Global Governance Institute


Panel Discussion: Global Public Policy and the Role of Experts

13 June 2018, 6:15 pm–7:30 pm

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Event Information

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E28 Harrie Massey LT, 25 Gordon Street, London WC1H 0AY

Experts play a vital role in global public policy, from agenda-setting through to monitoring and implementation efforts. Their influence is arguably growing as global policy-making mechanisms - and the problems they aim to address - become ever more complex and protracted. Expert involvement provides an important source of knowledge and authority for global regulatory bodies, especially agencies working on issues perceived as largely 'technical'. However, reliance on experts can also pose legitimacy challenges, with the potential to undermine evidence-based policy-making. As witnessed in the UK Brexit debate, confronted by contrary expert opinion, pro-Brexit politicians declared that "people in this country have had enough of experts". 

This panel discussion will reflect on the role of researchers and experts in spurring global public policy innovation. It will reflect on how expert-driven governance of transboundary problems, while vital, is also not a 'neutral' or 'un-political' endeavour. The decoupling of global policy-making from national democratic procedures can blur the lines between expert advice and executive decision-making, with significant consequences for legitimacy and, ultimately, implementation. Observers have attributed a sense of remoteness from global policy-making procedures as a key driver in the erosion of public confidence in multilateral organisations, fuelled by a surge in support for populist and nationalist movements and growing suspicion of scientific evidence.

In this difficult climate, what role can and should researchers play in formulating evidence-based global public policies that also enjoy legitimacy and broad-based public support? How can they communicate research better to both policy-makers and the wider public in an age of 'fake news' and 'alternative facts'? And how can they ensure that communication also works the other way around, with academic debates reflecting the voices of those on the receiving end of global public policies? 

This event is free and open to all but, to avoid disappointment, please register at: EVENTBRITE: Global Public Policy and the Role of Experts

Panel Members: 

Wendy Carlin is Professor of Economics at UCL and Research Fellow of the Centre for Economic Policy Research (CEPR). Her research focuses on macroeconomics, institutions and economic performance, and the economics of transition. She is a member of the Expert Advisory Panel of the UK's Office for Budget Responsibility and has acted as a consultant for international organisations such as the European Bank for Reconstruction and Development (EBRD) and the World Bank. She is leading an international project - the CORE project - to reform the undergraduate economics curriculum. 

Sarah Hawkes is Professor of Global Public Health at the UCL Institute for Global Health where she leads a research theme analysing the use of evidence in policy processes, particularly in relation to gender and health, and sexual health. She has lived and worked for much of the past 20 years in Asia, where she has gathered evidence, built capacity and helped develop policy for programmes focusing on gender, sexual health and human rights. She works closely with national governments, research organisations, WHO and UNFPA in Asia and the Middle East. She also leads the UCL Centre for Gender and Global Health.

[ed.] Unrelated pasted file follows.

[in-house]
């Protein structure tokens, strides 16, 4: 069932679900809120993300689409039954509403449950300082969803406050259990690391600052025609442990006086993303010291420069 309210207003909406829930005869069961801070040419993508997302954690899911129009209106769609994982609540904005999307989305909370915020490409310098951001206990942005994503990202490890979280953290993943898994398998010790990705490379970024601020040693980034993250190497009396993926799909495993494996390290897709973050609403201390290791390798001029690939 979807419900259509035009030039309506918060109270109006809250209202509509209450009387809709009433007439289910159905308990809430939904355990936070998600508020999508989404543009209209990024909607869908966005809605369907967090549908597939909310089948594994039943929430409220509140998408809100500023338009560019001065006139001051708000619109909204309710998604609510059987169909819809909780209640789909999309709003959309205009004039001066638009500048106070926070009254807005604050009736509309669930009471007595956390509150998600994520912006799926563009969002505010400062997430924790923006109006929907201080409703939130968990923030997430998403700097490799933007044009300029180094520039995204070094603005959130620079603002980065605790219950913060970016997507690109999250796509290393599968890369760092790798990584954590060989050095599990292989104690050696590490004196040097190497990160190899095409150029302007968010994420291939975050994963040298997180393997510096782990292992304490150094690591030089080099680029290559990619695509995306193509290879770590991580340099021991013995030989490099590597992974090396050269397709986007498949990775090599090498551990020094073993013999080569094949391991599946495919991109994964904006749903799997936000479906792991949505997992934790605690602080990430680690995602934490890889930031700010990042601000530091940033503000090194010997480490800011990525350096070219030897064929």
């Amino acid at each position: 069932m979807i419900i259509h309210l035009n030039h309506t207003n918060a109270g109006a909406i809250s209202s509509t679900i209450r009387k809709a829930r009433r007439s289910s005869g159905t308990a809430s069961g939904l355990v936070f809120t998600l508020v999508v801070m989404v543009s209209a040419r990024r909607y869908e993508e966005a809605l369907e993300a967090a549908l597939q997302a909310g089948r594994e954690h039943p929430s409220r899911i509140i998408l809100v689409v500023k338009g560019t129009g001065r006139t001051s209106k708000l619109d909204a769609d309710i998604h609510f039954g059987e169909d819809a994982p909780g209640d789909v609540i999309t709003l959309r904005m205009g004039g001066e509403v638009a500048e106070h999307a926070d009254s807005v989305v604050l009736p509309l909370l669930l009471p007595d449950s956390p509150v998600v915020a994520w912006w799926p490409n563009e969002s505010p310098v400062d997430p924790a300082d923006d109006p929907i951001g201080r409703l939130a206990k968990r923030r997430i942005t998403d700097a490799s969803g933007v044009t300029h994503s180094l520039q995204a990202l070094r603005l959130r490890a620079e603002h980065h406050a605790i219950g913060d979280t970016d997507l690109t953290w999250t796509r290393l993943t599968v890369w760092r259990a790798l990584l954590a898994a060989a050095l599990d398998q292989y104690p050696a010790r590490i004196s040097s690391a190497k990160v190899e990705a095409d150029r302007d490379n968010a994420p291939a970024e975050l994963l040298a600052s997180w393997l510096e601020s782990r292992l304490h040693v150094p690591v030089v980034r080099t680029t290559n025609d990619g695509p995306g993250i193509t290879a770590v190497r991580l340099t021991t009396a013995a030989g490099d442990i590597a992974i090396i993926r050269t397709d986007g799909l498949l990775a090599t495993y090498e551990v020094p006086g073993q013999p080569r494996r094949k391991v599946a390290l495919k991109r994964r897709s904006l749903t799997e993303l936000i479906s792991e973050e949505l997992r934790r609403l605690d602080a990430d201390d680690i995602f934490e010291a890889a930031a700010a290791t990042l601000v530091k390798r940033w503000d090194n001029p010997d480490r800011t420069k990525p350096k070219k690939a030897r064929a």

Chris Rapley is Professor of Climate Science at UCL and Chair of the UCL Policy Commission on the Communication of Climate Science. He is also Chair of the London Climate Change Partnership, and a Board member of the Winston Churchill Memorial Trust. Prior to joining UCL, he was variously Director of the Science Museum, Director of the British Antarctic Survey, and Executive Director of the International-Geosphere Biosphere Programme. In addition to his commitment to understanding and adapting to the impacts of climate change, his recent work has focused on the public understanding of climate change and the role of scientists in engaging with policy makers and the public.

Uta Staiger is the co-founder and Executive Director of the UCL European Institute. Since 2010, she has led the Institute in its mission to both create and curate opportunities for research on Europe, within and beyond UCL. She has been actively involved in driving UCL's policy engagement on EU and European matters, including relationships with key stakeholders. In June 2017, she was appointed as UCL's Pro-Vice-Provost (Europe), a strategic role shaping UCL's engagement with Europe. In this role, she also contributes to UCL's institutional strategy and research-based response to Brexit.

Chair: David Coen, Director of the UCL Global Governance Institute

This event is organised by the UCL Global Governance Institute, with support from the UCL Global Engagement Office (GEO) / Office of the Vice-Provost (International) and UCL Public Policy / Office of the Vice-Provost (Research).